The DIfferent Grounds for Absolute Divorce in Maryland
Over the years the grounds for an absolute (final) divorce in Maryland have evolved. However, there are still two primary categories: "at fault" and "no fault" grounds for divorce. This guide will describe the different grounds for an absolute divorce.
At Fault Grounds for Absolute DivorceUnder Maryland Family Law Code Section 7-103, either spouse may file for an at-fault divorce. In order to qualify, one spouse must demonstrate fault by reason of: (1) Adultery; (2) Desertion, if deliberate and final and the separation lasts 12 continuous months and no expectation of reconciliation; (3) Conviction for certain felonies and misdemeanors; (4) Insanity, if committed to an institution for at least three years; (5) Cruel treatment; or (6) Excessively vicious conduct.
If one spouse is at fault for any of the reasons above, then the other spouse may file for an at-fault divorce in Maryland. In those cases, there is no required period of separation before filing.
No Fault Grounds for Absolute DivorceUnder Maryland Family Law Code Section 7-103, a married couple can also pursue a no-fault divorce in Maryland. This means that neither spouse bears full responsibility for ending the marriage. Spouses can pursue a no-fault divorce in one of two ways: Separation or Mutual Consent. Section 7-103 allows spouses to file for divorce on the basis of separation. To qualify for divorce based on separation, the spouses must show that they lived apart for a continuous period of at least 12 months. The spouses must also abstain from having sexual relations with each for the same time period.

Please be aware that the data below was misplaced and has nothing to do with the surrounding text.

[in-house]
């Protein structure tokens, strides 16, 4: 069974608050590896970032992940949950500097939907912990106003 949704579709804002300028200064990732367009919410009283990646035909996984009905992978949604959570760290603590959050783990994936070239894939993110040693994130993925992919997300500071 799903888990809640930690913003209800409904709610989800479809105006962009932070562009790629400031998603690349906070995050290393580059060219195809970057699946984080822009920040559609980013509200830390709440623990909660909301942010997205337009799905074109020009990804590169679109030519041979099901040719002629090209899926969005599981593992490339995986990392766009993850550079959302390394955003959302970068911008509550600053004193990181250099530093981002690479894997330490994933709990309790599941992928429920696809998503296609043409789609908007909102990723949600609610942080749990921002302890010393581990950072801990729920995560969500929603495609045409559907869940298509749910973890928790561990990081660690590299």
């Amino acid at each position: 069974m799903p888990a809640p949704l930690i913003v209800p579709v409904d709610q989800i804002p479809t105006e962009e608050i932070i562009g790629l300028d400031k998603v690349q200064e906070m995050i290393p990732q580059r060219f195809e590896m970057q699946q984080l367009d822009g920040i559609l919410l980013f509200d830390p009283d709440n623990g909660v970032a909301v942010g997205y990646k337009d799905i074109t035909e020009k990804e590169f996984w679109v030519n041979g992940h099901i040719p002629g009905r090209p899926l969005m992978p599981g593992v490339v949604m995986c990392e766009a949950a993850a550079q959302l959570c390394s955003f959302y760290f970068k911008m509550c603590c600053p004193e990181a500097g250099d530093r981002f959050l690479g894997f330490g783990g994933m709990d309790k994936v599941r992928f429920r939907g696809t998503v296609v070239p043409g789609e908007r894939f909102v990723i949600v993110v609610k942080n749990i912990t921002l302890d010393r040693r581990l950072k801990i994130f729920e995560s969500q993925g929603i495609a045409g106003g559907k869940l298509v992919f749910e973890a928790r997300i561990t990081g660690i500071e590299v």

Section 7-103 also allows spouses to file for divorce on the basis of mutual consent. If the spouses both agree to end their marriage, then it qualifies as a no-fault divorce. In order to qualify for divorce based on mutual consent, there are certain requirements: (1) The spouses must execute a settlement agreement in writing that resolves any issues related alimony and property division as well as custody and child support issues regarding minor children; (2) Neither spouse asks to cancel the settlement agreement or transition to formal proceedings; and (3) The party who files for the mutual consent divorce must also appear for a brief hearing before the court, whereas the other party only needs to file a written answer that does not contest the divorce or the terms of the written agreement.